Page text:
Cambage has suffered two concussions this season. She has yet to realize, Edwards says, that the 6-foot-8 body that has drawn so many hits and elbows could also be used to inflict plenty of damage. Cambage used to look at an opponent who roughed her up and wonder why she was hitting her. She would get frustrated with the refs. She thought the no-calls were personal.
Perhaps this is where the experience of a five-time Olympian like Edwards would come in handy. Pop someone before you get popped, she'll say. Edwards used to do that. But unless you're 35, the luster of Edwards the player is sort of lost. This is a show-me generation of kids, Edwards says.
So she heaps plenty of tough love on Cambage, whose season has had a few seismic swings. There was the giddiness of playing in the All-Star Game, replacing an injured Candace Parker. There was the reality check when she came back to Tulsa and the skid clunked on.
"I think I've got a very tough skin," Cambage says.
"It was ugly to be on the court at the start, but I think I've gotten better."
Though her minutes have dwindled, and she's now coming off the bench, Cambage is still third on the team in scoring and second in rebounding. And she still puts people in the seats. She recently volunteered to auction of a pair of shoes for a Breast Health Awareness event, and the shoes netted $3,400 and the crowd stood up and cheered for her.
The auction was in San Antonio, for the rival Silver Stars.
Ready for it to end
A toddler in a pink-and-white dress has caught the eye of Cambage as she finishes breakfast, and she stares and gushes at the kid, who's fiddling with a cellphone at a nearby table. Cambage would rather talk about practically anything but this season. She knows this might sound bad, but she just wants these last few weeks to be over. She hates playing against teams that are going to the postseason. She wants to fast-forward to next year.
A Shock PR guy, who is seated at the table, is more concerned about Cambage's comments on the American diet than he is about Cambage uttering a statement that might be interpreted as giving up. She's not giving up. It's been that kind of season in Tulsa. Who doesn't want it to be over?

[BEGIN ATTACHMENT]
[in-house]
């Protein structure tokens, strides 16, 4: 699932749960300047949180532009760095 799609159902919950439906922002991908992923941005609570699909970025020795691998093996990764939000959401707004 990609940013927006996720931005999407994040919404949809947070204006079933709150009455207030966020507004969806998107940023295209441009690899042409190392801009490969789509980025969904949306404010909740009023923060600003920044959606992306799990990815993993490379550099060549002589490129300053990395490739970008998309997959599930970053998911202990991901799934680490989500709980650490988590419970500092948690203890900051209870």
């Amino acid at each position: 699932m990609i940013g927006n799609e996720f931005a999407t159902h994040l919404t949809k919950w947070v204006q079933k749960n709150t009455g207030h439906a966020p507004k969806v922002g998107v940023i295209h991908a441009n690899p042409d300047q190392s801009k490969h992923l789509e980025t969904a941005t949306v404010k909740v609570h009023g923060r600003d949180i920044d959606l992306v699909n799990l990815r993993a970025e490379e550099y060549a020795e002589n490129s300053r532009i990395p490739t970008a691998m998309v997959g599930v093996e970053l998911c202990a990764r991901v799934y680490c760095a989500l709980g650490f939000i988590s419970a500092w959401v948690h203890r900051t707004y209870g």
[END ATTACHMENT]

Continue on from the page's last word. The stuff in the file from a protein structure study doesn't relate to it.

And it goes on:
"Am I happy about being 1-23? It's horrible," she said prior to Tulsa's recent two-game winning streak. "But we're staying together off the court and on the court; we're trying to stick together and get another win. A few more wins. There are worse things happening in other places, so I can't complain. I've got a job and I've got a roof over my head. So what can you do? All you can do is smile."
Rumors have swirled about whether Cambage will be back in Tulsa next season. She'll play for Australia in the Olympics next summer, and some have speculated that she will then call it good for the year. Cambage scoffs at that and says if she's healthy, she'll come back and play the second half of the season.
Cambage turned 20 a couple of weeks ago, an event she called "sad." It's the end, really, of being a kid. Her land-locked teammates, well aware of how much she misses the ocean, took her to a lake that's roughly 30 minutes away. They ate cake and went out on a boat, and that's about the extent of what Cambage wants to explain about the day. But it made her feel at home.
Tulsa is a little more cosmopolitan than she expected. There's a Saks Fifth Avenue in Utica Square, near the Wild Fork restaurant she likes to frequent and is eating breakfast at on this particular morning. Wherever she goes, be it at a Walmart or a sidewalk cafe, she gets stopped.
They laugh at her stories. Like how she's freaked out by the Connecticut Sun mascot, Blaze, which she calls a "fuzzy, mutated muppet." Or how she'll never really stop being a kid.
"I just love magic," she says. "Is that weird? I just love imagination. Being an only child, I had to make my fun. And I still make my own fun."
Tulsa, in some ways, has been an indoctrination of sorts. The girl who says she never had anything bad happen to her finally has some hardship.
Finally, the girl who says she never had anything bad happen has her own hard-luck stories. Cambage has a tattoo that is covered by her jersey, and the ink reveals one of her favorite quotes.
This, too, shall pass.
Elizabeth Merrill is a senior writer for ESPN.com. She can be reached at firstname.lastname@example.org.